Cult RoomsAfter “completing” philosophy, Ludwig Wittgenstein tried—and failed—at architecture.

Cult RoomsAfter “completing” philosophy, Ludwig Wittgenstein tried—and failed—at architecture.

  • Words Tom Whyman
  • Photograph Atelier Leitner

“Philosophy,” the early German Romantic writer Novalis remarked, “is homesickness”: the desire to be at home everywhere in the world. If that’s right, then surely philosophers should also want to be architects—or at any rate, to build houses for themselves.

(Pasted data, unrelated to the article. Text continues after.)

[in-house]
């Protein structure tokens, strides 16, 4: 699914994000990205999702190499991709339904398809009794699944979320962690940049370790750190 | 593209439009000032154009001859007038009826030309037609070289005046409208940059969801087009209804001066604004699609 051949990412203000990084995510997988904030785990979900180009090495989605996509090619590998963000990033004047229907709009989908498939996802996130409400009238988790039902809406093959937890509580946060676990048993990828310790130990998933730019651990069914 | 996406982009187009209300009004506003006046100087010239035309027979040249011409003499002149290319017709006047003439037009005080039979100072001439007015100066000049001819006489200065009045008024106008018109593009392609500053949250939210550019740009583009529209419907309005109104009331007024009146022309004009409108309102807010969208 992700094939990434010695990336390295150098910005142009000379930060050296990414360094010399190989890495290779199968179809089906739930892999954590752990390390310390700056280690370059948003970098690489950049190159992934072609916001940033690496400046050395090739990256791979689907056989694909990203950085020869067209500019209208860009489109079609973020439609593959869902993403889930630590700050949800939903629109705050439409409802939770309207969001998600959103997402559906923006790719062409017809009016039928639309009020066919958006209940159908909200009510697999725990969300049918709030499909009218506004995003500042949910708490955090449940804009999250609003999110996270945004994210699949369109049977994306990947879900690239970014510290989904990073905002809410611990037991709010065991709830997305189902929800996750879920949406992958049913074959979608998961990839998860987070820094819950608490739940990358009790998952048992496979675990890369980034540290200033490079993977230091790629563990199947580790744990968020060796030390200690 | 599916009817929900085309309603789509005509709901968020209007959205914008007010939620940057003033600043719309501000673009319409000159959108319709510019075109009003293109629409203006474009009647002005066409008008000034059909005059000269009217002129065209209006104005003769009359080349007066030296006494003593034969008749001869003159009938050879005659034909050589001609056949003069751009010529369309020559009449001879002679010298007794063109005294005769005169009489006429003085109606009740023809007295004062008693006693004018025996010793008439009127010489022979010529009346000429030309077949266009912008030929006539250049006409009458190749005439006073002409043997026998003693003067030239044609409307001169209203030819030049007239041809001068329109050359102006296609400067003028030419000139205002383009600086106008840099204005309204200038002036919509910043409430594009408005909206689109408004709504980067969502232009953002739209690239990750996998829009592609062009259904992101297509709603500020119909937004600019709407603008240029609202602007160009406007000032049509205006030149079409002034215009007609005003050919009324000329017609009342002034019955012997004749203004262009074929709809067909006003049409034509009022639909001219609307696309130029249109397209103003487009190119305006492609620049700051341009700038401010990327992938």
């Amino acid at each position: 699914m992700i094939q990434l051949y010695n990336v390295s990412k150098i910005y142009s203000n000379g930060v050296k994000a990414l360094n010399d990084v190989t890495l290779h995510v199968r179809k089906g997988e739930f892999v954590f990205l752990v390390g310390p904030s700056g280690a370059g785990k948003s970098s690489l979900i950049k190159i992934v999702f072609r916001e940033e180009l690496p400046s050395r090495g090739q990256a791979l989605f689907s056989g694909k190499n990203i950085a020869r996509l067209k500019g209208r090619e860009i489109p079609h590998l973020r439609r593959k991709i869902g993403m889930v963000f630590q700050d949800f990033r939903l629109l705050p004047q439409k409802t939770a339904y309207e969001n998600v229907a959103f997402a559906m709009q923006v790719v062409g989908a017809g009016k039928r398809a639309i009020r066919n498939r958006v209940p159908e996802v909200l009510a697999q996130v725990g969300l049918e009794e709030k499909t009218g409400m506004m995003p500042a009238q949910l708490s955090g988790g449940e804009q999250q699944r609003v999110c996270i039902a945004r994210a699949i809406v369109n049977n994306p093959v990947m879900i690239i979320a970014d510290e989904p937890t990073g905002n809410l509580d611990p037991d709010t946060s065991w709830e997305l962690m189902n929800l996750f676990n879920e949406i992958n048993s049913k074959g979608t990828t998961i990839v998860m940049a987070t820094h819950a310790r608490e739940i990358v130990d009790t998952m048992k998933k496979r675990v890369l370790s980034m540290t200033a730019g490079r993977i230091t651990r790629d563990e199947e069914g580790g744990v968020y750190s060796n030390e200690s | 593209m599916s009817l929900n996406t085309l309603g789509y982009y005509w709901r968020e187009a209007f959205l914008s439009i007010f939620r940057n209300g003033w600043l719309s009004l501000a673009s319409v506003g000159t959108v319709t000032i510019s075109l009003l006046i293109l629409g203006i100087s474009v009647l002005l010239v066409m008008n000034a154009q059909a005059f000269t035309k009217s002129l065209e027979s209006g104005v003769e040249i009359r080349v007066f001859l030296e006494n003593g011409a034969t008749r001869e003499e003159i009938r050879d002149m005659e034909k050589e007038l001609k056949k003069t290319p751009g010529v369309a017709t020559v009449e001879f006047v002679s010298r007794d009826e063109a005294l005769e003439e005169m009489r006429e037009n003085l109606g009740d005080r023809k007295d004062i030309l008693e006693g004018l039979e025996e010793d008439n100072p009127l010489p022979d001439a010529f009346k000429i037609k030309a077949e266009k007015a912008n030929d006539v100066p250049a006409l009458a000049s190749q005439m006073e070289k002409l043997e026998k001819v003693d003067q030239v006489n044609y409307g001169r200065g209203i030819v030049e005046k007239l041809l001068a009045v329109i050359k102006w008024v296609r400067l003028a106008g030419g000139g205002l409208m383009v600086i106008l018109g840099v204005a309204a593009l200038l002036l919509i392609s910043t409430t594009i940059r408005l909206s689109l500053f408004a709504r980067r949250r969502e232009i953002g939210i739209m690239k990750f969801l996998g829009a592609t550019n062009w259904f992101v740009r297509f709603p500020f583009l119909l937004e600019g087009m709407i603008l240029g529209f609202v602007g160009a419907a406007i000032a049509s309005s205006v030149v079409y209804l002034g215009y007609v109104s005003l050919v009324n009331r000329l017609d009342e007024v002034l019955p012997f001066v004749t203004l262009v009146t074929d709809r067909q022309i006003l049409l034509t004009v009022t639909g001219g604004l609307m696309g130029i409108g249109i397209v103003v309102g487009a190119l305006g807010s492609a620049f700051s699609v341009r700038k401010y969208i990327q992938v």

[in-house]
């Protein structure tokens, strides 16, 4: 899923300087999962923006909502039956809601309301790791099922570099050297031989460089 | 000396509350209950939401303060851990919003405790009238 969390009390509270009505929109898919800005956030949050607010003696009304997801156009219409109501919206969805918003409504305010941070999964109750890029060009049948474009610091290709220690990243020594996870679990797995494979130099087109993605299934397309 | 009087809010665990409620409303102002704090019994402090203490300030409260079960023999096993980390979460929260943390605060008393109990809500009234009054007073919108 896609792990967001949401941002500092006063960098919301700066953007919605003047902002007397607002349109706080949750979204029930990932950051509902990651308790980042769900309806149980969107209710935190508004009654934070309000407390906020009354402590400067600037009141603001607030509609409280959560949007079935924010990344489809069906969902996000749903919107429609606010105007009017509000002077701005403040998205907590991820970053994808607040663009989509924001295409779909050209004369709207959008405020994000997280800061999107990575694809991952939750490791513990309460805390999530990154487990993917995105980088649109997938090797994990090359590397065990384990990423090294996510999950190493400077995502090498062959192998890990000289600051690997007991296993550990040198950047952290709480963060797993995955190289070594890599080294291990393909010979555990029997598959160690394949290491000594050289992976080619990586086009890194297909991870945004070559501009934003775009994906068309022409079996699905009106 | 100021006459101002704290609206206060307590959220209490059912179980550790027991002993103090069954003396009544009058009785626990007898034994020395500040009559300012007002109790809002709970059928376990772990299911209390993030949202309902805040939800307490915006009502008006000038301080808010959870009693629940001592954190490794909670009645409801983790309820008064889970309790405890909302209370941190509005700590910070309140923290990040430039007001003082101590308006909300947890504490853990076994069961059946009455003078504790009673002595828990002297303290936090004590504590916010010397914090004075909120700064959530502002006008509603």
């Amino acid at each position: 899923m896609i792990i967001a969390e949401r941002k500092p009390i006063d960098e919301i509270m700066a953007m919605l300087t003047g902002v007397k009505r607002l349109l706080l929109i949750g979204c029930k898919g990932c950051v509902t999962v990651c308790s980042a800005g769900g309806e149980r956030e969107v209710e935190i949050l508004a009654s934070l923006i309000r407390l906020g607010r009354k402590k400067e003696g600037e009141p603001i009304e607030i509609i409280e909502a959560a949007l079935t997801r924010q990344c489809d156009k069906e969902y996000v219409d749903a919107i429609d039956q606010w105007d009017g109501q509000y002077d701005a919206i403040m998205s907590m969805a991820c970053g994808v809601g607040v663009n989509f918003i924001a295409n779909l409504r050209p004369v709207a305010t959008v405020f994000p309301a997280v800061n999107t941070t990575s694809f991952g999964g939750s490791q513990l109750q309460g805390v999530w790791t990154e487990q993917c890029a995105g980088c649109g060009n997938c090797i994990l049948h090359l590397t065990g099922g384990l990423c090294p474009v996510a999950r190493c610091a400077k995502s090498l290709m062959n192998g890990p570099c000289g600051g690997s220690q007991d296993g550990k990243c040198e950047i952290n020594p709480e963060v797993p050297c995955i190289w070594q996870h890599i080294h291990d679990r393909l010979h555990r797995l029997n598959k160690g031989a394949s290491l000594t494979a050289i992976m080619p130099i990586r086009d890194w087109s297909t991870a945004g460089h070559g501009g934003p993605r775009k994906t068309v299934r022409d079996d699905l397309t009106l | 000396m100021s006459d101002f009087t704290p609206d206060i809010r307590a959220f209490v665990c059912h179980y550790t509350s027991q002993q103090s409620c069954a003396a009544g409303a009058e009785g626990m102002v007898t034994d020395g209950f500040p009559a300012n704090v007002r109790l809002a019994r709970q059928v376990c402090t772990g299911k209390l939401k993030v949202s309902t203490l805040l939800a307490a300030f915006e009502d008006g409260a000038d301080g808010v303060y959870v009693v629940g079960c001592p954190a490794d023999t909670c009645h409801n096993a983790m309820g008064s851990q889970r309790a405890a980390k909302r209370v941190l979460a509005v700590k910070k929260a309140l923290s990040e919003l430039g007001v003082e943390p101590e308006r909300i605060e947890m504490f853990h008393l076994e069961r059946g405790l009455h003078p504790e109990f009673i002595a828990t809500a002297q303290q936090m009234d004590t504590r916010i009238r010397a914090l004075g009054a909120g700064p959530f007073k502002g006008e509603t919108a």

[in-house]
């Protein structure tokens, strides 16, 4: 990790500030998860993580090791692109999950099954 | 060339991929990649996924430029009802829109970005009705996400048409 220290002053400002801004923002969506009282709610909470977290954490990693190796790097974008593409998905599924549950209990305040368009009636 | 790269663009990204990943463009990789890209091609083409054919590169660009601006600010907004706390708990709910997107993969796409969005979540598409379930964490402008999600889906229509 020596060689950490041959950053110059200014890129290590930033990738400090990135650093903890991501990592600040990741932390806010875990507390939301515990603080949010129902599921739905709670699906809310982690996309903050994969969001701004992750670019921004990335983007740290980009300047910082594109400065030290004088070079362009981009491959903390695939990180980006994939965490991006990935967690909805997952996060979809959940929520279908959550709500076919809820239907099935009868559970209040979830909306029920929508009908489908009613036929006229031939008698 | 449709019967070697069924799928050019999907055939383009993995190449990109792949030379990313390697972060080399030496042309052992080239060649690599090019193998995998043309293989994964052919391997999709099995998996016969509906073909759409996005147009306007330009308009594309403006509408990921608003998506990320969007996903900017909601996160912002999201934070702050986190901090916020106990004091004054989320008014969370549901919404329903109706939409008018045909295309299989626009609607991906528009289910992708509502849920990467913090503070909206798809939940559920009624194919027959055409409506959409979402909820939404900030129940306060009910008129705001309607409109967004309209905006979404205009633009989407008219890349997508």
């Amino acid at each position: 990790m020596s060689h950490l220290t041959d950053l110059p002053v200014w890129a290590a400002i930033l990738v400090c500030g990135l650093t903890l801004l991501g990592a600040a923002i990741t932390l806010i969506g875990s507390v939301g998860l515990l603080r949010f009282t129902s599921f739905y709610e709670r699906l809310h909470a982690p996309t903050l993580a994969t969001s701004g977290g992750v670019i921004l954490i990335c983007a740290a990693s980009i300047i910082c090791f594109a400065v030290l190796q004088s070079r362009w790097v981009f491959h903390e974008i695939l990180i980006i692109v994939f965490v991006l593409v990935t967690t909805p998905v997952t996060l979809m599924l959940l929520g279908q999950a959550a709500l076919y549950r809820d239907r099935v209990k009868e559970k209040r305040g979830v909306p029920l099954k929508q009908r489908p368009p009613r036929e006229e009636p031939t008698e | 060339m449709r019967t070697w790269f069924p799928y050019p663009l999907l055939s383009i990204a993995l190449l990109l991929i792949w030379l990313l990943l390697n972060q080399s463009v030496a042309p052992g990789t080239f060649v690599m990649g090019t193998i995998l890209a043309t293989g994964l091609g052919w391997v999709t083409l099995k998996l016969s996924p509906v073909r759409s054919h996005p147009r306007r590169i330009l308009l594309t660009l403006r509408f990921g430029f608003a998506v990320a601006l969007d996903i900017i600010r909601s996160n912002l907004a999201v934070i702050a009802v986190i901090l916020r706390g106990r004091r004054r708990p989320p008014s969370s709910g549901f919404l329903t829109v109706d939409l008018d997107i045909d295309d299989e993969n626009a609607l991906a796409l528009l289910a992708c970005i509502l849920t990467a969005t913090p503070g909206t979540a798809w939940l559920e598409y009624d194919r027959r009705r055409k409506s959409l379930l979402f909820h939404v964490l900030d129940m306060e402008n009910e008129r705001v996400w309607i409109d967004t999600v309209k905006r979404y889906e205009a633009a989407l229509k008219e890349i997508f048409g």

And yet, as far as I know, no great philosopher has ever successfully made the transition from the armchair to the drafting table. In fact, the only one who even attempted anything remotely like it was Ludwig Wittgenstein, who in the middle of the 1920s helped supervise the construction of a modernist townhouse in Vienna for his sister Margrethe. Technically, the architect on the project was Paul Engelmann, a friend of Wittgenstein’s who had been a student of the pioneering modernist Adolf Loos. But so particular was Wittge...

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